Corrales Winery 6275 Corrales Road Corrales 898-5165 corraleswinery.com Try the Muscat Canelli: crisp, sweet and peachy.
Don Quixote Winery and Distillery 236 Rio Bravo Los Alamos (505) 695-0817 dqdistillery.com Try the City Different Cabernet Sauvignon. Barrel-aged, this red is dry and meaty.
Estrella Del Norte Vineyard 106 N. Shining Sun Santa Fe (505) 455-2826 estrelladelnortevineyard.com Try the 2007 Zinfandel. Jammy with rich berry flavors, this Zin is a versatile pairing.
Gruet Winery 8400 Pan American Freeway NE Albuquerque 821-0055 or (888) 857-9463 gruetwinery.com Try the 2001 Grande Reserve: A lovely sparkling wine with hints of citrus, caramel and white chocolate—a celebratory bubbly fit for ringing in the new year.
Guadalupe Vineyards 188 San Jose Loop San Fidel (505) 552-0082 guadalupevineyards.com Try the 2009 Riesling. Floral and citrusy, pair with seafood or cheese.
Heart of the Desert Tasting Room 2355 Calle de Guadalupe Mesilla (575) 647-2115 heartofthedesert.com Try the Merlot, a soft and fruity table red.
La Chiripada Tasting Room 103 Bent Taos (575) 751-1311 lachiripada.com Try the 2010 Viognier. Floral with hints of peaches and pears, this white is perfect with poultry.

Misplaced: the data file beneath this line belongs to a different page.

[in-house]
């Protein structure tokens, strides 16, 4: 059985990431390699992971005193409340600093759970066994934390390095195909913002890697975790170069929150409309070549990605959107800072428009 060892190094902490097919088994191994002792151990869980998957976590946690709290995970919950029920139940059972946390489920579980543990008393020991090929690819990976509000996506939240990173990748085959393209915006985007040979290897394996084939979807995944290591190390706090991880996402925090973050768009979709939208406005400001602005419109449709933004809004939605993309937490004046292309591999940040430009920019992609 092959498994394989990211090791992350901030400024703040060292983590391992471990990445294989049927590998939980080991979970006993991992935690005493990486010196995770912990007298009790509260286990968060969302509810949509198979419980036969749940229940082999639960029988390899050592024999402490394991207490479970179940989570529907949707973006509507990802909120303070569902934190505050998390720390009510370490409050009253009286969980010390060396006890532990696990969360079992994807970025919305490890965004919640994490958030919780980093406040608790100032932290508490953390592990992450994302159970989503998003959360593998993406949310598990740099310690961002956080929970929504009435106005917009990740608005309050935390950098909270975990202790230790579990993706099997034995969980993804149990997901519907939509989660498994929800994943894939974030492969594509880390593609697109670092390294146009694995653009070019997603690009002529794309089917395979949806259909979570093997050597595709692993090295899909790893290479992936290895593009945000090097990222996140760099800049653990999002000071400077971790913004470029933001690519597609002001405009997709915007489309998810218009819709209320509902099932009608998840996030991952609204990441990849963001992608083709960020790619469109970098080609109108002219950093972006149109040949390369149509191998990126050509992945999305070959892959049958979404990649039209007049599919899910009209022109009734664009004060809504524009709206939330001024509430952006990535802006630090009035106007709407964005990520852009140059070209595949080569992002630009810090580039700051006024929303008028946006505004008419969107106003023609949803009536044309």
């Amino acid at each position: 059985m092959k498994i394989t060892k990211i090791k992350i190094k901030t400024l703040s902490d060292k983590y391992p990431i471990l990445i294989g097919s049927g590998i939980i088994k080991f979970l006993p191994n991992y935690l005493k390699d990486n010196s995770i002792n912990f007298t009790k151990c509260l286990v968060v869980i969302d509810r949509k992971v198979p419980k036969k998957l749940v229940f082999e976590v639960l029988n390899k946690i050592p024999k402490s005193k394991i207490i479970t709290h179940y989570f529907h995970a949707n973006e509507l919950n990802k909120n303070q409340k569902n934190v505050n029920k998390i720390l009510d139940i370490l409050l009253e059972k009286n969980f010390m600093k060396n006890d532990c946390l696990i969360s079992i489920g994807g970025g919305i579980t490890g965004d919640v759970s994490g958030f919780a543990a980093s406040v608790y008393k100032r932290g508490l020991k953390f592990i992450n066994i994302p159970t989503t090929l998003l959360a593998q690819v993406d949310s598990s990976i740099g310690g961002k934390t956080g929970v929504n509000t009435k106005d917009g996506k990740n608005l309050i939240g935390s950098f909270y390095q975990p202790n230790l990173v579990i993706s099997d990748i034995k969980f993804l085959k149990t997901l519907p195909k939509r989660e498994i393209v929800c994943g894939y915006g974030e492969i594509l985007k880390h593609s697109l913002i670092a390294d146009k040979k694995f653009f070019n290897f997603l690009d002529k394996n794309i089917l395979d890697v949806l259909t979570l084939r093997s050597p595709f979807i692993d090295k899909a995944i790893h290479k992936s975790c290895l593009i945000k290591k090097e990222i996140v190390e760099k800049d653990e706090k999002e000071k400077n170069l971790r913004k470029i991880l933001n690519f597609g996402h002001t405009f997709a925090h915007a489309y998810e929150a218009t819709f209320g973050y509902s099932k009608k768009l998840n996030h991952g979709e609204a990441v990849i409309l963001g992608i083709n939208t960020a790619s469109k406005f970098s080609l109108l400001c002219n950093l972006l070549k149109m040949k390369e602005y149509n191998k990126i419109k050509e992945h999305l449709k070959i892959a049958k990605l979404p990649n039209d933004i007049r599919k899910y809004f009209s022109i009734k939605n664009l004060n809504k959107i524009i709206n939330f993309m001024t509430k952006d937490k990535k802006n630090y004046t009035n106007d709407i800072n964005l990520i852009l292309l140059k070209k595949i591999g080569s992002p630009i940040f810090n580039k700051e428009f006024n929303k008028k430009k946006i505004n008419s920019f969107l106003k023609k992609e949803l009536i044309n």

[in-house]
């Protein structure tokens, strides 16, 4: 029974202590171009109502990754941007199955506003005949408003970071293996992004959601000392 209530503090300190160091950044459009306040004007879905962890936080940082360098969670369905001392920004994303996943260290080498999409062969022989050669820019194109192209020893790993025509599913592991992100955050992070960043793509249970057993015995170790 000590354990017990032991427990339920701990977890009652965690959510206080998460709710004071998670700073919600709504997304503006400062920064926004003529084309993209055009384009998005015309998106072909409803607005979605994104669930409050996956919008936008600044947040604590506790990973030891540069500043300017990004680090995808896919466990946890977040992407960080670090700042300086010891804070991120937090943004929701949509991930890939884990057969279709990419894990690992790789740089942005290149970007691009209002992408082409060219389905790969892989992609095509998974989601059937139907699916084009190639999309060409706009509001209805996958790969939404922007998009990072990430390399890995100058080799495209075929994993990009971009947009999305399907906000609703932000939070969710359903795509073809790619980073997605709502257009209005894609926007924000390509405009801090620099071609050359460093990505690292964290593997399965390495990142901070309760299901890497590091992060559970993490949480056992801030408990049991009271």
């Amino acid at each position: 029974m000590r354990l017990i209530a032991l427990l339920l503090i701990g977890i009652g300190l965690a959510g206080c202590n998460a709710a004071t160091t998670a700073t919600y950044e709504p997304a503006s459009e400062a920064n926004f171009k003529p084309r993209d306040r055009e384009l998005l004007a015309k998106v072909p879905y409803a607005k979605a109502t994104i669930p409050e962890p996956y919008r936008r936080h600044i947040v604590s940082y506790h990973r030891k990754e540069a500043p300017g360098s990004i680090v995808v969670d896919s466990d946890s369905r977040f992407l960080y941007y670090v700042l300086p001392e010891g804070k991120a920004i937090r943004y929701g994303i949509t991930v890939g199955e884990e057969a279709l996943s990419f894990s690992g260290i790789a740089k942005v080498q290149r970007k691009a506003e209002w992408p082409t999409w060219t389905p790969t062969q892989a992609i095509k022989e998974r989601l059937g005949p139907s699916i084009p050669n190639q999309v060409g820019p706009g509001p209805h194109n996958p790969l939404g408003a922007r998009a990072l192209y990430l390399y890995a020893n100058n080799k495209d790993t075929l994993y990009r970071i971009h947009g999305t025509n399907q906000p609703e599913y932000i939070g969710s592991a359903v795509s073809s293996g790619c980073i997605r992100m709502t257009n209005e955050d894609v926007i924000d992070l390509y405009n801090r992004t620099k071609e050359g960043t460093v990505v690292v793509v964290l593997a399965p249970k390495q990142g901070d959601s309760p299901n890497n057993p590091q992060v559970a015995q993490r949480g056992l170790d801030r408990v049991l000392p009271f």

La Viña Winery 4201 S. Hwy. 28 La Union (575) 882-7632 lavinawinery.com Try the Barrel-fermented Chardonnay, full of oak and tropical fruit.
Luna Rossa Tasting Room 1750 Calle de Mercado, Suite #1 Mesilla (575) 526-2484 lunarossawinery.com Try the 2004 Nini. A blend of Dolcetto, Nebbiolo, Barbera, Sangiovese and Refosco is bold and spicy.
Matheson Wine Company 103 Rio Rancho Drive, Suite B3 Rio Rancho 350-6557 mathesonwines.com Try the Cabernet Sauvignon: massive tannins and lots of oak, for lovers of big wines.
Milagro Vineyards 985 West Ella Corrales 898-3998 milagrovineyardsandwinery.com Try the 2008 Zinfandel. Spicy, fruity and smooth, this Zin is made for holiday meals.
Ponderosa Valley Vineyards and Winery 3171 Hwy. 290 Ponderosa (575) 834-7487 or (800) 946-3657 ponderosawinery.com Try the 2007 Reserve Red, a rich blend of Cabernet Sauvignon and Merlot.
St. Clair Bistro and Tasting Room 901 Rio Grande NW Albuquerque 243-9916 stclairvineyards.com/Bistro-albuquerque.htm Try the 2007 Limited Release Cabernet Franc. From St. Clair’s D.H. Lescombes label comes this highly structured wine. Full-bodied and with a hint of violets.
Tierra-Encantada Winery 1872 Five Points Road SW Albuquerque 764-9463 or 463-1698 tierra-encantada.com Try the 2006 Sauvignon Blanc; spicy and light.
Tularosa Vineyards 23 Coyote Canyon Road Tularosa (575) 585-2260 or (800) 687-4467 tularosavineyards.com Try the Symphony, a crisp white blend with notes of herbs and wildflowers.
Vino del Corazon 235 Don Gaspar, Suite 6 Santa Fe (505) 216-9469 vinodelcorazon.com Try the Merlot. Sharing characteristics with Pinot Noir, this red is light, floral and clean.
Vivac Winery 2075 Hwy. 68 Embudo (505) 579-4441 vivacwinery.com Try the 2008 V. Syrah. Reminiscent of warm cherry pie, this red is easy on the tannins and the palate.
Wines of the San Juan 233 Hwy. 511 Blanco (505) 632-0879 winesofthesanjuan.com Try the 2008 Serendipity Merlot; elegant dark fruits, cedar and mocha.